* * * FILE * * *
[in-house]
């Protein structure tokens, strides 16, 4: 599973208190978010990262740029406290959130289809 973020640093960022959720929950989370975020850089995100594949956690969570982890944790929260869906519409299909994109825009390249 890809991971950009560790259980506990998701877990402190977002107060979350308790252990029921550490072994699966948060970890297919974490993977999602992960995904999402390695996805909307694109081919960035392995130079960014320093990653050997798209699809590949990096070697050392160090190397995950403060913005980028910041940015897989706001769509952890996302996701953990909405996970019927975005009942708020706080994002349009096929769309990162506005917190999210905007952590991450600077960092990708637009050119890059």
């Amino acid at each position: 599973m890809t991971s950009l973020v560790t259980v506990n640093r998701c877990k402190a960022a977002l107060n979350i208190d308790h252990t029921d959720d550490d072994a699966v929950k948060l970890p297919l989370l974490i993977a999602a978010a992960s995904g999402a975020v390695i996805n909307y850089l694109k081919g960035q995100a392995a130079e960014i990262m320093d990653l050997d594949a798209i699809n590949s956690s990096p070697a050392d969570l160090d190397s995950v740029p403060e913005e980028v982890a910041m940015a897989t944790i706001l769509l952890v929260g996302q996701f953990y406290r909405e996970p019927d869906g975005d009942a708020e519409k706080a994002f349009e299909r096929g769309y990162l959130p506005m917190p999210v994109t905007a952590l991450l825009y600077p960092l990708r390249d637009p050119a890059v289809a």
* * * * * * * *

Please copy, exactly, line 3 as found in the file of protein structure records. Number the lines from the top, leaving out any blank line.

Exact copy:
């Amino acid at each position: 599973m890809t991971s950009l973020v560790t259980v506990n640093r998701c877990k402190a960022a977002l107060n979350i208190d308790h252990t029921d959720d550490d072994a699966v929950k948060l970890p297919l989370l974490i993977a999602a978010a992960s995904g999402a975020v390695i996805n909307y850089l694109k081919g960035q995100a392995a130079e960014i990262m320093d990653l050997d594949a798209i699809n590949s956690s990096p070697a050392d969570l160090d190397s995950v740029p403060e913005e980028v982890a910041m940015a897989t944790i706001l769509l952890v929260g996302q996701f953990y406290r909405e996970p019927d869906g975005d009942a708020e519409k706080a994002f349009e299909r096929g769309y990162l959130p506005m917190p999210v994109t905007a952590l991450l825009y600077p960092l990708r390249d637009p050119a890059v289809a």